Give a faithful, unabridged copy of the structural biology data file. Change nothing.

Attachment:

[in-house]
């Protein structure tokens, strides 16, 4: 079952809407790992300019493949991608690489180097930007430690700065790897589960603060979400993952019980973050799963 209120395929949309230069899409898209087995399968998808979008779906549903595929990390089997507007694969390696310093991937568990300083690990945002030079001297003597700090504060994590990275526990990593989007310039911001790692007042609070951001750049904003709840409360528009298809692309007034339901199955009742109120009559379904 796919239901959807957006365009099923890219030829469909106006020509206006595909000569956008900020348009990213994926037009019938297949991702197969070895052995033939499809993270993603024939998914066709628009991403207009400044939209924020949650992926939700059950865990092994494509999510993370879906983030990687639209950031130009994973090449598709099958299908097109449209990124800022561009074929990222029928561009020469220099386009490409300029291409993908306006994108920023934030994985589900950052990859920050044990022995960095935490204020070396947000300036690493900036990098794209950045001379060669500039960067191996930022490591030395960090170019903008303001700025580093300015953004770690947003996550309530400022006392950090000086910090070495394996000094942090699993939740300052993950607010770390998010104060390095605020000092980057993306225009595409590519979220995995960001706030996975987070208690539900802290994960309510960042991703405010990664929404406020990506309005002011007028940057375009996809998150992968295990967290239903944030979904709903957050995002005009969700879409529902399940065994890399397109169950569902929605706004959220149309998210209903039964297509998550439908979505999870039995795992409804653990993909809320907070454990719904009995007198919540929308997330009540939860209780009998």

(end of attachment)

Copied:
[in-house]
């Protein structure tokens, strides 16, 4: 079952809407790992300019493949991608690489180097930007430690700065790897589960603060979400993952019980973050799963 209120395929949309230069899409898209087995399968998808979008779906549903595929990390089997507007694969390696310093991937568990300083690990945002030079001297003597700090504060994590990275526990990593989007310039911001790692007042609070951001750049904003709840409360528009298809692309007034339901199955009742109120009559379904 796919239901959807957006365009099923890219030829469909106006020509206006595909000569956008900020348009990213994926037009019938297949991702197969070895052995033939499809993270993603024939998914066709628009991403207009400044939209924020949650992926939700059950865990092994494509999510993370879906983030990687639209950031130009994973090449598709099958299908097109449209990124800022561009074929990222029928561009020469220099386009490409300029291409993908306006994108920023934030994985589900950052990859920050044990022995960095935490204020070396947000300036690493900036990098794209950045001379060669500039960067191996930022490591030395960090170019903008303001700025580093300015953004770690947003996550309530400022006392950090000086910090070495394996000094942090699993939740300052993950607010770390998010104060390095605020000092980057993306225009595409590519979220995995960001706030996975987070208690539900802290994960309510960042991703405010990664929404406020990506309005002011007028940057375009996809998150992968295990967290239903944030979904709903957050995002005009969700879409529902399940065994890399397109169950569902929605706004959220149309998210209903039964297509998550439908979505999870039995795992409804653990993909809320907070454990719904009995007198919540929308997330009540939860209780009998």